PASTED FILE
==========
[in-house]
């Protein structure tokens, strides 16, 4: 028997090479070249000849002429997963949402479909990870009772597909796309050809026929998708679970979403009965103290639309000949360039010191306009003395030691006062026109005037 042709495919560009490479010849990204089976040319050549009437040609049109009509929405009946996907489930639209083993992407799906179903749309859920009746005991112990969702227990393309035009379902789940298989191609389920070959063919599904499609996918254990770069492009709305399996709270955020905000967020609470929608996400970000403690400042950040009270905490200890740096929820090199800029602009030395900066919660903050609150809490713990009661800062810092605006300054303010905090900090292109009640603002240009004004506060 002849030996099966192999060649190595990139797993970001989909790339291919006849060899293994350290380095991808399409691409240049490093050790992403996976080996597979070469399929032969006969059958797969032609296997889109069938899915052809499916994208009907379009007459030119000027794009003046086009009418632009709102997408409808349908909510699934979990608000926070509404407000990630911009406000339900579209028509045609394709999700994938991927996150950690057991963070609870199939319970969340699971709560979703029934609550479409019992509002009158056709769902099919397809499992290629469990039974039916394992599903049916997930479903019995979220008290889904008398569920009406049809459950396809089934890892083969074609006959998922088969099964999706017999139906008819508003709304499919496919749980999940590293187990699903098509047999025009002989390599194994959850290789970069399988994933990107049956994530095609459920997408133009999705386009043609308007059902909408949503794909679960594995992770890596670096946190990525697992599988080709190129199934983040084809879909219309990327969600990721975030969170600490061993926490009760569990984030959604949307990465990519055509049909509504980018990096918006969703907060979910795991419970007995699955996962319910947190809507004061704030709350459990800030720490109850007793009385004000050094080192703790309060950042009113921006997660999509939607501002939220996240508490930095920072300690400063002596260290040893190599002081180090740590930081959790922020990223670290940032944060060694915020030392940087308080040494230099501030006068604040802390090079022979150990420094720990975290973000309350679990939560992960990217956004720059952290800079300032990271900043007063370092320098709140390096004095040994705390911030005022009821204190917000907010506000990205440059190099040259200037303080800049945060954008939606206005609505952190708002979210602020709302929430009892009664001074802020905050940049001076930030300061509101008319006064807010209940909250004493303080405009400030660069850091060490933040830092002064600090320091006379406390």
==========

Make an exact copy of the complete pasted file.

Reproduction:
[in-house]
């Protein structure tokens, strides 16, 4: 028997090479070249000849002429997963949402479909990870009772597909796309050809026929998708679970979403009965103290639309000949360039010191306009003395030691006062026109005037 042709495919560009490479010849990204089976040319050549009437040609049109009509929405009946996907489930639209083993992407799906179903749309859920009746005991112990969702227990393309035009379902789940298989191609389920070959063919599904499609996918254990770069492009709305399996709270955020905000967020609470929608996400970000403690400042950040009270905490200890740096929820090199800029602009030395900066919660903050609150809490713990009661800062810092605006300054303010905090900090292109009640603002240009004004506060 002849030996099966192999060649190595990139797993970001989909790339291919006849060899293994350290380095991808399409691409240049490093050790992403996976080996597979070469399929032969006969059958797969032609296997889109069938899915052809499916994208009907379009007459030119000027794009003046086009009418632009709102997408409808349908909510699934979990608000926070509404407000990630911009406000339900579209028509045609394709999700994938991927996150950690057991963070609870199939319970969340699971709560979703029934609550479409019992509002009158056709769902099919397809499992290629469990039974039916394992599903049916997930479903019995979220008290889904008398569920009406049809459950396809089934890892083969074609006959998922088969099964999706017999139906008819508003709304499919496919749980999940590293187990699903098509047999025009002989390599194994959850290789970069399988994933990107049956994530095609459920997408133009999705386009043609308007059902909408949503794909679960594995992770890596670096946190990525697992599988080709190129199934983040084809879909219309990327969600990721975030969170600490061993926490009760569990984030959604949307990465990519055509049909509504980018990096918006969703907060979910795991419970007995699955996962319910947190809507004061704030709350459990800030720490109850007793009385004000050094080192703790309060950042009113921006997660999509939607501002939220996240508490930095920072300690400063002596260290040893190599002081180090740590930081959790922020990223670290940032944060060694915020030392940087308080040494230099501030006068604040802390090079022979150990420094720990975290973000309350679990939560992960990217956004720059952290800079300032990271900043007063370092320098709140390096004095040994705390911030005022009821204190917000907010506000990205440059190099040259200037303080800049945060954008939606206005609505952190708002979210602020709302929430009892009664001074802020905050940049001076930030300061509101008319006064807010209940909250004493303080405009400030660069850091060490933040830092002064600090320091006379406390």